We Live Here: A Food and Drink Guide to AWP 2019

Thomas Ross

Tin House was lucky enough to have been founded in the 20th century, right at the tail end, when the dot com bubble hadn’t yet burst and the world was still on its first or second guess at just how boundless the internet could be. Without Slack, Submittable, or Skype, a magazine, like most businesses, still needed a physical headquarters—a hometown.

Luckier still, ours was Portland: a blindly, gloriously indulgent city; a city of visionaries and goofballs, heroes and clowns; a city that drools as much for the lyrical provocations of actual geniuses as it does for the accidental breakthroughs in nacho-making that only legal cannabis can bring about.

Portland has been the home of Ursula K. Le Guin, Beverly Cleary, Chuck Palahniuk, and Katherine Dunn—but one of the great writers to come out of Portland was James Beard, the chef and writer whose name, through the annual James Beard Awards, is still synonymous with the best of the best in food and food writing.

Like the Portland Beard knew over 100 years ago, Portland today still indulges the wildest culinary and literary ideas. We at Tin House are so bad at separating them, in fact, that if you have ever submitted to us, it’s safe to assume a drop of IPA, a splash of Fernet-Branca, or a blob of artisan ketchup has graced your writing’s pages at one of the fine establishments below.

We know you writers offer an infinite array of interests and obsessions. To that end, here’s a list of bars, restaurants, and coffee shops, arranged by corresponding genre. Whatever you’re into, here’s where you should get into it:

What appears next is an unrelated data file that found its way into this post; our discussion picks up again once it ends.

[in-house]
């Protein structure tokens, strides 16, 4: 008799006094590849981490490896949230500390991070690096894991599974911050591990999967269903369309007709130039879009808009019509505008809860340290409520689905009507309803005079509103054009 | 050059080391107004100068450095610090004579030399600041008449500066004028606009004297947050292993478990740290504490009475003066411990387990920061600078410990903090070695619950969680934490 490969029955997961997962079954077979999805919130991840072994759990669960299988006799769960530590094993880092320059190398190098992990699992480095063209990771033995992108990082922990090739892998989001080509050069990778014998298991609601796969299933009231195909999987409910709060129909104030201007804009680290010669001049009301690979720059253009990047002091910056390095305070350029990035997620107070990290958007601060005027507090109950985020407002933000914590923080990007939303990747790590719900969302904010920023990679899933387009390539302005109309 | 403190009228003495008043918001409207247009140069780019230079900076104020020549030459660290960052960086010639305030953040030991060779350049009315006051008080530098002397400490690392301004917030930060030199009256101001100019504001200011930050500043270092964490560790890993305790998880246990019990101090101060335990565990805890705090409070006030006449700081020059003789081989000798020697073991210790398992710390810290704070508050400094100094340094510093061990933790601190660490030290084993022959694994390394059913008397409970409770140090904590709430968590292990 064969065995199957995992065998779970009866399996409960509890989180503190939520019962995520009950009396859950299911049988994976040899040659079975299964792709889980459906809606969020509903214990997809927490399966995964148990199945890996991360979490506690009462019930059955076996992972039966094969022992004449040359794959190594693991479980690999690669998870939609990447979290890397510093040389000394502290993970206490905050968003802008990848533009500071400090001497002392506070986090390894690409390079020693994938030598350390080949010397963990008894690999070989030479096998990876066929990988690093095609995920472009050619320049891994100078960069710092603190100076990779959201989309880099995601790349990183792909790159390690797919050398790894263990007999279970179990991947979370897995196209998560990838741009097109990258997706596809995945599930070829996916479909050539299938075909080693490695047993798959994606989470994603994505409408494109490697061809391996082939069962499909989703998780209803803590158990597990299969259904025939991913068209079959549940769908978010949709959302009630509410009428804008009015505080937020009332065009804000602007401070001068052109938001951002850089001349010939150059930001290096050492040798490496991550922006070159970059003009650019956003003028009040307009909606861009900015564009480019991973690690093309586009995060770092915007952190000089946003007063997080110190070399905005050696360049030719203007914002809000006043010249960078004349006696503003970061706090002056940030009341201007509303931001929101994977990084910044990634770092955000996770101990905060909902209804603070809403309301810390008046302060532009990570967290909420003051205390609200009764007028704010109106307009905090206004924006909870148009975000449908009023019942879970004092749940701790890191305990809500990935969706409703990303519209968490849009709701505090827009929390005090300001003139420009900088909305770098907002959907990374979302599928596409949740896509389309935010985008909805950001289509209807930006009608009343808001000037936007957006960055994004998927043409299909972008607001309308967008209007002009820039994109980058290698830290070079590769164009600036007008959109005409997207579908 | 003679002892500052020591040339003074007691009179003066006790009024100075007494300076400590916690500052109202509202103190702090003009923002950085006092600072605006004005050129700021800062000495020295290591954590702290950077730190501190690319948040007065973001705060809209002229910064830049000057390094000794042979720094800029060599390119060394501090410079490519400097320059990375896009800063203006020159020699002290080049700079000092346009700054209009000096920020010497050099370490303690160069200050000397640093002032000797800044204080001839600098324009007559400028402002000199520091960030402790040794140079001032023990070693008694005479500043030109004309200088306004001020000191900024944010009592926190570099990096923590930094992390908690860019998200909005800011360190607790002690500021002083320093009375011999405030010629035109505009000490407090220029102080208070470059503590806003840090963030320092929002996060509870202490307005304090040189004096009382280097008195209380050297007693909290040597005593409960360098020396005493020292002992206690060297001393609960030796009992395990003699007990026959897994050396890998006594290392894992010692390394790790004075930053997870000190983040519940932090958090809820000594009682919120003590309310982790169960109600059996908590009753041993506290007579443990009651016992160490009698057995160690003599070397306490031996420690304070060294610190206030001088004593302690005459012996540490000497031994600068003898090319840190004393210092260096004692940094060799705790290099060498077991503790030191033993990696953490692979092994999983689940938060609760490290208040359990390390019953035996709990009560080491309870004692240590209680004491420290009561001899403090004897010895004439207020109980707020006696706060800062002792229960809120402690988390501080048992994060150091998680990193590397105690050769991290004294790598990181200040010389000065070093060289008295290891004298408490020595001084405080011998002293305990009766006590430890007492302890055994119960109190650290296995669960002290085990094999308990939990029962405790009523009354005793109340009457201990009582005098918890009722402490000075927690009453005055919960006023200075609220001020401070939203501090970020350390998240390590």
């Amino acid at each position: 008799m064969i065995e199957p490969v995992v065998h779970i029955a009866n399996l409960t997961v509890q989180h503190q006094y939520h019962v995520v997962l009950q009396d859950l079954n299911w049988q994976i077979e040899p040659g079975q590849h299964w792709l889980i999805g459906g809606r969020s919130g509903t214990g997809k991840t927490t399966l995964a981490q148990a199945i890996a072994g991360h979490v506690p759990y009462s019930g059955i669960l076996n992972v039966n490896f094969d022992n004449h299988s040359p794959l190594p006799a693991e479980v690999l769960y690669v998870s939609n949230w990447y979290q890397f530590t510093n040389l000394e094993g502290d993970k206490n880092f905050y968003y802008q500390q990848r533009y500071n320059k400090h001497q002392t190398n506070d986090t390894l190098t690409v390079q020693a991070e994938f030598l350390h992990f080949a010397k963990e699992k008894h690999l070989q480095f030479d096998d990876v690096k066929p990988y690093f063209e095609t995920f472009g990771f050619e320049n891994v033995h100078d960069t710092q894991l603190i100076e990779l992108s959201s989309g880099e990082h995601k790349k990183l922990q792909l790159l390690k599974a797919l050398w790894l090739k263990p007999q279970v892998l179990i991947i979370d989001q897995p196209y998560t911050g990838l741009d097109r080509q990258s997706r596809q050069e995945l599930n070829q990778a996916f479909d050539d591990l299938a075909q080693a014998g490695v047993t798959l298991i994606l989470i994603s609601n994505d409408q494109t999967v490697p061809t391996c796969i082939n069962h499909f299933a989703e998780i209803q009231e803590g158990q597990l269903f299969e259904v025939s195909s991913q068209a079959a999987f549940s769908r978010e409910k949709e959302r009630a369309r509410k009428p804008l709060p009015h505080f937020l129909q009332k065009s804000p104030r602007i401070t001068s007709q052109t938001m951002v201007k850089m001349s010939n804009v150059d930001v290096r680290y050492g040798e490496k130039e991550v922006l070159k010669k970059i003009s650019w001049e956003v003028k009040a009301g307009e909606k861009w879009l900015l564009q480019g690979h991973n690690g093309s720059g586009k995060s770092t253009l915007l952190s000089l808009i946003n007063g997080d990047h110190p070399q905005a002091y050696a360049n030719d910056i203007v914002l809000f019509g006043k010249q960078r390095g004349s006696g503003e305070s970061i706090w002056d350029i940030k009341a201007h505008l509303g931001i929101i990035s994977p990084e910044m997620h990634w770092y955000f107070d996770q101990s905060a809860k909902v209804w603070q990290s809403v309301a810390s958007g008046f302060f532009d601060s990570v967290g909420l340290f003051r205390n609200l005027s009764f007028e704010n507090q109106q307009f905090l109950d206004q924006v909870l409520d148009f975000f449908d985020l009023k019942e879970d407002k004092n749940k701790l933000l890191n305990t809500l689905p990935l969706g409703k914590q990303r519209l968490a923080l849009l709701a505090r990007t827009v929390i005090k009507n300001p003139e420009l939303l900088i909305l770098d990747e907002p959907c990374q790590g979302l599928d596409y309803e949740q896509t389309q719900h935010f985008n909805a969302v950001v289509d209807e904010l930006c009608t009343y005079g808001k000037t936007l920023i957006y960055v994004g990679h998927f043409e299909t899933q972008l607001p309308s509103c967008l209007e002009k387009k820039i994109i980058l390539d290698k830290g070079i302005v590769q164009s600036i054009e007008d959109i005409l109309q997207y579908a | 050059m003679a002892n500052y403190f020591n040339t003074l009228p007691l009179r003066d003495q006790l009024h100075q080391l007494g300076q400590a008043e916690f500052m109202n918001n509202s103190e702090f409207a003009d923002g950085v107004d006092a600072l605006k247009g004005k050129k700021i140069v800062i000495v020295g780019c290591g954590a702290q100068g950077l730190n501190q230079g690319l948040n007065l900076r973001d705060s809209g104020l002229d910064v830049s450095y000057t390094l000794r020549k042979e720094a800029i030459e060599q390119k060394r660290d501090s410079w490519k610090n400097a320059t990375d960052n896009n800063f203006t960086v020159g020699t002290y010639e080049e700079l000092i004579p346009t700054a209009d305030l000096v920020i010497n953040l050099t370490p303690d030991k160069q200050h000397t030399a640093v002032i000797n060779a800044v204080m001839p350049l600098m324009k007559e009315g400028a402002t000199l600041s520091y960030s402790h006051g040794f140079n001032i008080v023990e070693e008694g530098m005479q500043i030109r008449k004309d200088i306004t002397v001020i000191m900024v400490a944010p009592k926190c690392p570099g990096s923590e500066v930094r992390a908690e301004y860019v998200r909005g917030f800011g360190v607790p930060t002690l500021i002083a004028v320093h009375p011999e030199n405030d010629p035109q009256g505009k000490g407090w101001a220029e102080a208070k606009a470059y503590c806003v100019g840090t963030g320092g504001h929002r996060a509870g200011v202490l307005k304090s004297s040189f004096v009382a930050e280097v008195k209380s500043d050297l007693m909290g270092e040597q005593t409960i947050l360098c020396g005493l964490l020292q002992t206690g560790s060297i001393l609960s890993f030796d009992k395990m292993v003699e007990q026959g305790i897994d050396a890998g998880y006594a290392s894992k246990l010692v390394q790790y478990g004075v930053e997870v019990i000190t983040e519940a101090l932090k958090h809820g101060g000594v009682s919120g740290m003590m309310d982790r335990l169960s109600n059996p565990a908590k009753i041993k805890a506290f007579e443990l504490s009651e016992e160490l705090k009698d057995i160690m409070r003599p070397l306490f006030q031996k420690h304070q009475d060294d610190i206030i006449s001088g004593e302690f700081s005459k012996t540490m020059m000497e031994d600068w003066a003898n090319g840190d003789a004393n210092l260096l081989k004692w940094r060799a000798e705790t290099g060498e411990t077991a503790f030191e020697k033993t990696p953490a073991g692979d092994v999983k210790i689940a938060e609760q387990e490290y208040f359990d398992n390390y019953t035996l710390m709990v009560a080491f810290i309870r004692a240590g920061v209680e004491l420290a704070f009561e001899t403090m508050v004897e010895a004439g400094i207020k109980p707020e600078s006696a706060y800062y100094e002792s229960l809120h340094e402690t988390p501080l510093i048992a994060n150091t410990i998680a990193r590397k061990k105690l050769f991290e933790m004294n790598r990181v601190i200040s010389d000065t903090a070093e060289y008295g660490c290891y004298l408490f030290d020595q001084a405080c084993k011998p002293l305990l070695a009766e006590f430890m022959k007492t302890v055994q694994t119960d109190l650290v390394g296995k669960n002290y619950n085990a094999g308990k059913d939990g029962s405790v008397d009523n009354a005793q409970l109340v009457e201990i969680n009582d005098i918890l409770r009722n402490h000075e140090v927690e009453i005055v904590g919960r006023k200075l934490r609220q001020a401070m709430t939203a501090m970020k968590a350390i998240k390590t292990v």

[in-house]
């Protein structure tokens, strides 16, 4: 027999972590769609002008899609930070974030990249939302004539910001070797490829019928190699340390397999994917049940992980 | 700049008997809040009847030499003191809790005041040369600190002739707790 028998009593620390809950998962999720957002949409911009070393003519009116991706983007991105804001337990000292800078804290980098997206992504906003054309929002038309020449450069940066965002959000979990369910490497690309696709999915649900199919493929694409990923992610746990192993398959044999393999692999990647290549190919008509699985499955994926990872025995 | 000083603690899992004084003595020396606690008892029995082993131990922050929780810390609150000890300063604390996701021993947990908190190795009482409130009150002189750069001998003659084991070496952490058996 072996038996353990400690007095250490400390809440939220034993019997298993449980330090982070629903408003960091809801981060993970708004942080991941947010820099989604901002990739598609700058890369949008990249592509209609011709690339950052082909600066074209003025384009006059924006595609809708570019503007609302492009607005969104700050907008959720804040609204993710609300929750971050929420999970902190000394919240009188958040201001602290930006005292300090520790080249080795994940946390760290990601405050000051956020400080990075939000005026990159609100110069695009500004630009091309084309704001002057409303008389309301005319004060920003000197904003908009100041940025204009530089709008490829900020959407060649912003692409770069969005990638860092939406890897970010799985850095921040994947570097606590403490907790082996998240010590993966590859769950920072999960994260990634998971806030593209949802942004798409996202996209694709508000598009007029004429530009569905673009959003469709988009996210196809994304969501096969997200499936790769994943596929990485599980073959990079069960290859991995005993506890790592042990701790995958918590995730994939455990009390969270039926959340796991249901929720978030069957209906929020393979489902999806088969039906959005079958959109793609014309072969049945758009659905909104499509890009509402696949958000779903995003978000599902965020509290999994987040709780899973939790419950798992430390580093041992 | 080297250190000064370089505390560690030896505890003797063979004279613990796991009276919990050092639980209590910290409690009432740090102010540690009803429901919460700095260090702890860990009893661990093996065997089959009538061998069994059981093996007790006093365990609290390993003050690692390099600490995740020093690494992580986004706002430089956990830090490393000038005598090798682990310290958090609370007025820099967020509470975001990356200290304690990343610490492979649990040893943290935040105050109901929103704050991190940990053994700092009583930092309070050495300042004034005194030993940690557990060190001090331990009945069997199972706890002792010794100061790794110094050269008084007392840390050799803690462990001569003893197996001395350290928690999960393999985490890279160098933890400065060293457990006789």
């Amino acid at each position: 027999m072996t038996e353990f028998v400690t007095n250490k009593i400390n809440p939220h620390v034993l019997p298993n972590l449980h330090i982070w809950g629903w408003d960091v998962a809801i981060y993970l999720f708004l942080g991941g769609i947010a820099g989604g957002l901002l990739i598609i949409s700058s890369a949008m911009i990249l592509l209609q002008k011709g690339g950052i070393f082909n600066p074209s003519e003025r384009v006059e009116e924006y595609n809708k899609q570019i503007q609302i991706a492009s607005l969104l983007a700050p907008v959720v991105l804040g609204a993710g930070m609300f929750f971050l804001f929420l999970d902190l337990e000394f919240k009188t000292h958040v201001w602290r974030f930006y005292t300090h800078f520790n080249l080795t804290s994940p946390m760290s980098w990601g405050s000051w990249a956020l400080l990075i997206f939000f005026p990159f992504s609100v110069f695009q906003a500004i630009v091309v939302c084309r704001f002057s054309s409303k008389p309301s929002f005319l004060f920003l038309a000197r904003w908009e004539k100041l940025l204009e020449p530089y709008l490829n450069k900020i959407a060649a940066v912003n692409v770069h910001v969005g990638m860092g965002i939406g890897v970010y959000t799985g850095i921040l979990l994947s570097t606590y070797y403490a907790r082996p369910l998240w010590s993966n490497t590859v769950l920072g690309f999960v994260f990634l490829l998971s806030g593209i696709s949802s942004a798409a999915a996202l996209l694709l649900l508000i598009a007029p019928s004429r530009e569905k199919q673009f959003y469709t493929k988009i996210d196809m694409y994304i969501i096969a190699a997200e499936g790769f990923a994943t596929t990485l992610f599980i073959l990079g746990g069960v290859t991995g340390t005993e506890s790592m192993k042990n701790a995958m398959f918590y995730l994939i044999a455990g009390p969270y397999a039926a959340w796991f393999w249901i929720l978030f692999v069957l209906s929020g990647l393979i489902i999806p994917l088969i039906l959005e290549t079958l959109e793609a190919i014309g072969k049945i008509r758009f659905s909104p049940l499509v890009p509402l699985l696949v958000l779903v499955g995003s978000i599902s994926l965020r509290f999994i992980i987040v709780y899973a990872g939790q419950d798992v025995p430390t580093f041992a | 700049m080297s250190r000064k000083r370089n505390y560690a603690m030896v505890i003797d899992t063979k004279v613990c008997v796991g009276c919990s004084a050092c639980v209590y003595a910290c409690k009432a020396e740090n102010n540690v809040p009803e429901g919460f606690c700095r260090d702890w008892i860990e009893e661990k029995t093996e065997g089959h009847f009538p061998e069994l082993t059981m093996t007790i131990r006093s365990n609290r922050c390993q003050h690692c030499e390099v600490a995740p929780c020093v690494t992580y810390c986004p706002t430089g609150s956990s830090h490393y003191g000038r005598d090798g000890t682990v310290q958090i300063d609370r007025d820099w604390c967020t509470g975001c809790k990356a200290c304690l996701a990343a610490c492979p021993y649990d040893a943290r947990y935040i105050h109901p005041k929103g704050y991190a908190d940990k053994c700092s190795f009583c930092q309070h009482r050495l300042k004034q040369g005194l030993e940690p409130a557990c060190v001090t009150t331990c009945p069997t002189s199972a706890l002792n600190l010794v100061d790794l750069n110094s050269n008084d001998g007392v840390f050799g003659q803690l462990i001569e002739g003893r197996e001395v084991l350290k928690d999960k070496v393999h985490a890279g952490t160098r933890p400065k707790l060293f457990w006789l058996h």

Who Cares About Genre, I Just Love Books!

You probably already know that both city locations of bibliophile heaven Powell’s Books house fine coffee shops, but if you find yourself in the Overlook neighborhood, check out The Stacks, a book-lined coffee shop-cum-community library—replete with rolling ladders you’re NOT allowed on. Later in the evening, check out Rose City Book Pub, a converted Irish bar on NE Fremont now home to hundreds of dusty tomes and local beer on tap.

Historical Fiction

Tucked into the newly minted Woodlark Hotel, another famed Portland writer’s name is attached to Abigail Hall, the cocktail bar in what was once a meeting room for novelist and women’s rights advocate Abigail Scott Duniway’s suffrage groups. (Bonus: they serve a gimlet made with vodka and a Red Bull reduction.)

Fan Fiction

We can’t explain this, but a current trend in Portland hospitality is “bars and restaurants named for songs by the band The National.” In the Pearl District, dig Pink Rabbit’s artsy vibe with a plate of taro tots or beef tendon chips. In North Portland, the National is only the beginning: check out Bloodbuzz, a coffee/breakfast/lunch/beer/cocktail cart, or just up the street, there’s beloved brunch spot Sweedeedee—named for the Michael Hurley song—and Victoria, a bar where all the cocktails are named for quotes from The Princess Bride.

Inspirational Nonfiction

When writing the change you want to see in the world gets too tiring, there’s no better place to take a load off than Ex Novo Brewing, where profits are donated to a rotating cast of four non-profit organizations. That way as you sip on a cold Eliot IPA or Puff Puff Passion passionfruit sour, you’ll be putting your money where your mouth is.